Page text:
Privacy regulation. According to our survey, 35 percent of enterprises prioritize compliance with data protection laws and regulations, such as GDPR and Data Sovereignty, as a top reason for implementing IDV solutions. Indeed, for large organizations, legal risks and expenses are higher and could result in significant penalties, as they correlate with business scale and revenue: a severe breach of the law could result in a penalty equivalent to 4 percent of a company’s global annual turnover or €20 million, whichever is higher. To illustrate the scale, a leading Austrian food retailer was fined $8.8 million in 2022 for mishandling the data of users in its loyalty program.
Additionally, many regulated industries cannot outsource sensitive data and processes to the public cloud, making on-premises solutions a helpful option to ensure adherence to data privacy regulations.
Cloud service latency. According to the survey*, 39 percent of organizations cited speed of processing as an issue in the case of SaaS solutions. Additionally, 46 percent of companies have concerns regarding network outages and downtime dependency on service providers. As seen in the recent example of Microsoft’s cloud platform Azure taken down by a network outage along with widely used services like Teams and Outlook, this risk is not hypothetical. This highlights the advantage of on-premises options, where you get full control over the process: on-premises solutions are typically more reliable and have lower latency, allowing organizations to quickly and accurately verify customers’ identities.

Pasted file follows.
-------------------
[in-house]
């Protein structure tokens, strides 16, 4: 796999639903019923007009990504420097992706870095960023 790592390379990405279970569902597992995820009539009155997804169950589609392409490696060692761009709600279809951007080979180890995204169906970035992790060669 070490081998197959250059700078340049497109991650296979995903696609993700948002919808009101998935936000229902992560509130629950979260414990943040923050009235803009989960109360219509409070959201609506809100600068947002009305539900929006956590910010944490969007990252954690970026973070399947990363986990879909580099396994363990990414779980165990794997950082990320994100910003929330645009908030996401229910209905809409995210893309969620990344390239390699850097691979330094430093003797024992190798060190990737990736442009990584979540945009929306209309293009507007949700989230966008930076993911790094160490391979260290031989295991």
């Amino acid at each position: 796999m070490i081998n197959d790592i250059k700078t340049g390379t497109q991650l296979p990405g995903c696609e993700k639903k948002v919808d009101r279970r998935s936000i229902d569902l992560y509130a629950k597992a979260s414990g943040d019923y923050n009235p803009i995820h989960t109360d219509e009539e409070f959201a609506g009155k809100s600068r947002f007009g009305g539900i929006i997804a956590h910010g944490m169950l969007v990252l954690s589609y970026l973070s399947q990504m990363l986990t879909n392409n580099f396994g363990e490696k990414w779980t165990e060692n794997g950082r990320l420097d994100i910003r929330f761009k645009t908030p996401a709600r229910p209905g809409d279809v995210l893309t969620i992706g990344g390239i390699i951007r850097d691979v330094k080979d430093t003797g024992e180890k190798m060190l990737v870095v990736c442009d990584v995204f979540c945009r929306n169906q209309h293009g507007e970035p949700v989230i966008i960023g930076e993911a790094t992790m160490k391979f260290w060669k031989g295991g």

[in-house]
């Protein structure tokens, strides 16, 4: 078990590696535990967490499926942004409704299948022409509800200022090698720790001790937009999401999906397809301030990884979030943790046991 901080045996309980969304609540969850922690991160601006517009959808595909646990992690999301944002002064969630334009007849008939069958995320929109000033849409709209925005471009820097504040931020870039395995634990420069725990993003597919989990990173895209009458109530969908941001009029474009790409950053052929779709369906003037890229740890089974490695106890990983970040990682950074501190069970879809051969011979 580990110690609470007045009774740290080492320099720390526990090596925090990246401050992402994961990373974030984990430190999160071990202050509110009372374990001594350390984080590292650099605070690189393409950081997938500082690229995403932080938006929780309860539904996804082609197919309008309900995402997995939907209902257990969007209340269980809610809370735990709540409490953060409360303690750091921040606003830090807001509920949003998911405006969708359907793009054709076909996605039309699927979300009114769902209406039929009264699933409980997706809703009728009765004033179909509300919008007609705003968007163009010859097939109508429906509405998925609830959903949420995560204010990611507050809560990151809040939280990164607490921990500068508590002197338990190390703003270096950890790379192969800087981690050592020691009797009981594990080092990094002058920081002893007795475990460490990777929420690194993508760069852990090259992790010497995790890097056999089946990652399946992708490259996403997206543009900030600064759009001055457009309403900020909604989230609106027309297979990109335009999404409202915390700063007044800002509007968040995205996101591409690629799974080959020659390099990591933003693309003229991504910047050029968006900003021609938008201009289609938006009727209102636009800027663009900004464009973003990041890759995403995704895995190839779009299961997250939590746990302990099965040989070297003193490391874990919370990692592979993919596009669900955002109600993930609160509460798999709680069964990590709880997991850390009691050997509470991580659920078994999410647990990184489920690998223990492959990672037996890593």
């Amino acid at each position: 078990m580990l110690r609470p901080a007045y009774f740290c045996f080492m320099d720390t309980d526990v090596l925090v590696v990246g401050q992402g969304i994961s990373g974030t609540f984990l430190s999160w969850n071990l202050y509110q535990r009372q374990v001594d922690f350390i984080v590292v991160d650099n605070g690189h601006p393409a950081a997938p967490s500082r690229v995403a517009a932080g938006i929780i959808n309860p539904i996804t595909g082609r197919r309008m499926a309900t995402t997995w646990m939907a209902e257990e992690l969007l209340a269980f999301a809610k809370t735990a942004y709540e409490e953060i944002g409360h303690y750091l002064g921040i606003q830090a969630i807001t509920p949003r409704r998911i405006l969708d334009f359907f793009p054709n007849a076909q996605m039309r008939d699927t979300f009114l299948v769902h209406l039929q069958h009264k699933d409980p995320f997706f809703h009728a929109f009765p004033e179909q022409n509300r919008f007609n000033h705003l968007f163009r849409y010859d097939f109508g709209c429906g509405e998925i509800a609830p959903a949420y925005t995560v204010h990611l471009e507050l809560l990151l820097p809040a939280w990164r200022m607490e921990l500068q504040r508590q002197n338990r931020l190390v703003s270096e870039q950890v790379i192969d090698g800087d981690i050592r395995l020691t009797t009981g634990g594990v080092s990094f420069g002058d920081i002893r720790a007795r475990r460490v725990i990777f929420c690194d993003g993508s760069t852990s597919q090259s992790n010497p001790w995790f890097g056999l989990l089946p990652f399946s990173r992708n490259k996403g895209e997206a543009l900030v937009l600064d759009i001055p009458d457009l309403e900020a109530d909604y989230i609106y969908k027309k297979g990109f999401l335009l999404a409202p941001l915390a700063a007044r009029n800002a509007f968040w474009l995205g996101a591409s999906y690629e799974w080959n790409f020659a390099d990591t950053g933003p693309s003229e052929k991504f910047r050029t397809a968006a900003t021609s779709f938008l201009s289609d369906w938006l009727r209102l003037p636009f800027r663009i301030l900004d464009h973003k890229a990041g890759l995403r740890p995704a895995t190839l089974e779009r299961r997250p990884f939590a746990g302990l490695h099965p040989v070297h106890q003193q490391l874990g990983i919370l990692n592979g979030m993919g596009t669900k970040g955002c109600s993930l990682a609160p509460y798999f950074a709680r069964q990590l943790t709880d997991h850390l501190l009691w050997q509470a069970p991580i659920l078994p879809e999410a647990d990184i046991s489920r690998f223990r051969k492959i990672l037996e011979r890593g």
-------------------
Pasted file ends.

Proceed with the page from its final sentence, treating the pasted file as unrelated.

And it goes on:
Expenses. Finally, self-hosted or private cloud solutions are usually cheaper in the long run. Although the initial cost of an on-premises solution may be more expensive than a cloud-based one, the cost of ownership is usually significantly lower. A survey also showed that 37 percent of organizations consider the cost of enrolling in and managing cloud-based solutions as a top five issue regarding SaaS solutions.
Cloud IDV: Business cases
In recent years, cloud-based identity verification solutions have grown increasingly popular due to the many benefits they offer. Let us explore the key features that are making businesses opt for them.
Scalability. Cloud seems to be a good option for small or medium businesses (SMBs), especially when a business is just starting to deploy an IDV solution and cannot yet evaluate how much capacity it will require to process and store all the data. The cloud’s scalability is an easy solution to the problem: it allows organizations to quickly accommodate changes in customer demand.
Local specifics and regulations. To comply with various legal requirements related to personal data storage, businesses operating across multiple countries may consider choosing a large global cloud provider with the necessary infrastructure and expertise. Legal requirements, such as data protection, cross-border data transfer restrictions, data breach notifications, retention, and disposal of personal data, can vary widely between countries and can be resource-intensive to comply with individually.